Risen said he would fight the subpoena, issued late Monday by prosecutors in the Eastern District of Virginia. “I will always protect my sources,” he said, “and I think this is a fight about the First Amendment and the freedom of the press.”
A similar subpoena to compel Risen to appear before a grand jury late last year was quashed by U.S. District Court Judge Leonie M. Brinkema in Alexandria. Sterling was indicted in January.
The string of cases, all brought under the 1917 Espionage Act, threatens to undermine the public’s right to be informed on legitimate matters of government policy, according to advocates for the press and transparency issues.
“The subpoena to Risen significantly ups the ante,” said Steven Aftergood, director of the Project on Government Secrecy at the Federation of American Scientists. “It threatens to turn the administration’s fight against leaks into a broader assault on the press.”
Justice Department spokeswoman Laura Sweeney said that the government “seeks to strike the proper balance between the public’s interest in the free dissemination of information and effective law enforcement.”
The government, she said, makes “every reasonable effort to obtain information from alternative sources before even considering a subpoena to a member of the press.”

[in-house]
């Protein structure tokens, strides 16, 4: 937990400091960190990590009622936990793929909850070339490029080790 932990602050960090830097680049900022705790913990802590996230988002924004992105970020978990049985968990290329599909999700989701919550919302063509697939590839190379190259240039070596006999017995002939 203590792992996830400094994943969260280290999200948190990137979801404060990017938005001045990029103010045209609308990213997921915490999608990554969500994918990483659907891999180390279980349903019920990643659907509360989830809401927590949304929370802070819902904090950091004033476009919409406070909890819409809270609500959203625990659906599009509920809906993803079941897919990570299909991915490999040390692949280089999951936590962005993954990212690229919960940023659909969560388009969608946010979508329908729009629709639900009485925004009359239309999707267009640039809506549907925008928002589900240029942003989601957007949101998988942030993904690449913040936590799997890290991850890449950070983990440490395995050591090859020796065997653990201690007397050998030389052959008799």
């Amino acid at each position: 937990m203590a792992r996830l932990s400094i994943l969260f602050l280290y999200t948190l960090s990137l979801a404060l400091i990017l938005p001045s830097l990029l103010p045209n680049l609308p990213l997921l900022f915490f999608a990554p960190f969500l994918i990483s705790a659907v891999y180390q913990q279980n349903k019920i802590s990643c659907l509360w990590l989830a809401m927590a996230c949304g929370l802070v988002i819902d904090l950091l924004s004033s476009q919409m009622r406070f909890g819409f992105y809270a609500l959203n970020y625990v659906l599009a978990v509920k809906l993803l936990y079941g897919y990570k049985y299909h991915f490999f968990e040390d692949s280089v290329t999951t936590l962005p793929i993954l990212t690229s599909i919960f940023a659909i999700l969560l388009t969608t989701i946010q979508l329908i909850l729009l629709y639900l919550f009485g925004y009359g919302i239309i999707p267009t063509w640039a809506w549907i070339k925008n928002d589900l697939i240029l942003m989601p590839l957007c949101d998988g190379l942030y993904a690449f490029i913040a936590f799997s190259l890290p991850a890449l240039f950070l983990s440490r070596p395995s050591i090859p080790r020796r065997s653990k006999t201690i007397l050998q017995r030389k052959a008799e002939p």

At issue is a chapter in Risen's book, “State of War,” in which he described a CIA plan to sabotage Iran’s nuclear program by employing a Russian agent. The Russian was to offer the Iranians weapons blueprints that contained fatal flaws. But because the flaws were obvious and possible to overcome, the plan risked helping an adversary “accelerate its weapons development,” the book said.
In a motion accompanying the subpoena, prosecutors stated that Risen “can authenticate his book and lay the necessary foundation” to admit statements in the book into the trial.
“I think they’re just trying to stick it to Jim,” said Lucy Dalglish, executive director of the Reporters Committee for Freedom of the Press. “I just don’t think they have a better chance of making this subpoena stick than they did in the grand jury context.”